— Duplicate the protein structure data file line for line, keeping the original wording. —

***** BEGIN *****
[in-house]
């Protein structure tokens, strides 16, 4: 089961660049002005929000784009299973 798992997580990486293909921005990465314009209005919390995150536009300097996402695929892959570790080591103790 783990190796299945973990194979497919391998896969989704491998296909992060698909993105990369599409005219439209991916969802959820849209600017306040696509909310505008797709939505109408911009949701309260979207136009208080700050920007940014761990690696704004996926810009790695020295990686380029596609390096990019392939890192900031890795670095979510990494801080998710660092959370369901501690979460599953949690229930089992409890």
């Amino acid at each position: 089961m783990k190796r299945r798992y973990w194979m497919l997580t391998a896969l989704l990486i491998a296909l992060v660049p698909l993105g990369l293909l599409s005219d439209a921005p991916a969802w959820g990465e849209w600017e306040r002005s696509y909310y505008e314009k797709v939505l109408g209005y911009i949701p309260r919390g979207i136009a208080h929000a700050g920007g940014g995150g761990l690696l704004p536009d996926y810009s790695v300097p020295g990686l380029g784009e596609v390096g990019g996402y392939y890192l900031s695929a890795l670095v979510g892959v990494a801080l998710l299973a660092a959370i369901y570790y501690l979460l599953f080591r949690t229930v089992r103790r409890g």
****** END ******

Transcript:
[in-house]
């Protein structure tokens, strides 16, 4: 089961660049002005929000784009299973 798992997580990486293909921005990465314009209005919390995150536009300097996402695929892959570790080591103790 783990190796299945973990194979497919391998896969989704491998296909992060698909993105990369599409005219439209991916969802959820849209600017306040696509909310505008797709939505109408911009949701309260979207136009208080700050920007940014761990690696704004996926810009790695020295990686380029596609390096990019392939890192900031890795670095979510990494801080998710660092959370369901501690979460599953949690229930089992409890």
């Amino acid at each position: 089961m783990k190796r299945r798992y973990w194979m497919l997580t391998a896969l989704l990486i491998a296909l992060v660049p698909l993105g990369l293909l599409s005219d439209a921005p991916a969802w959820g990465e849209w600017e306040r002005s696509y909310y505008e314009k797709v939505l109408g209005y911009i949701p309260r919390g979207i136009a208080h929000a700050g920007g940014g995150g761990l690696l704004p536009d996926y810009s790695v300097p020295g990686l380029g784009e596609v390096g990019g996402y392939y890192l900031s695929a890795l670095v979510g892959v990494a801080l998710l299973a660092a959370i369901y570790y501690l979460l599953f080591r949690t229930v089992r103790r409890g």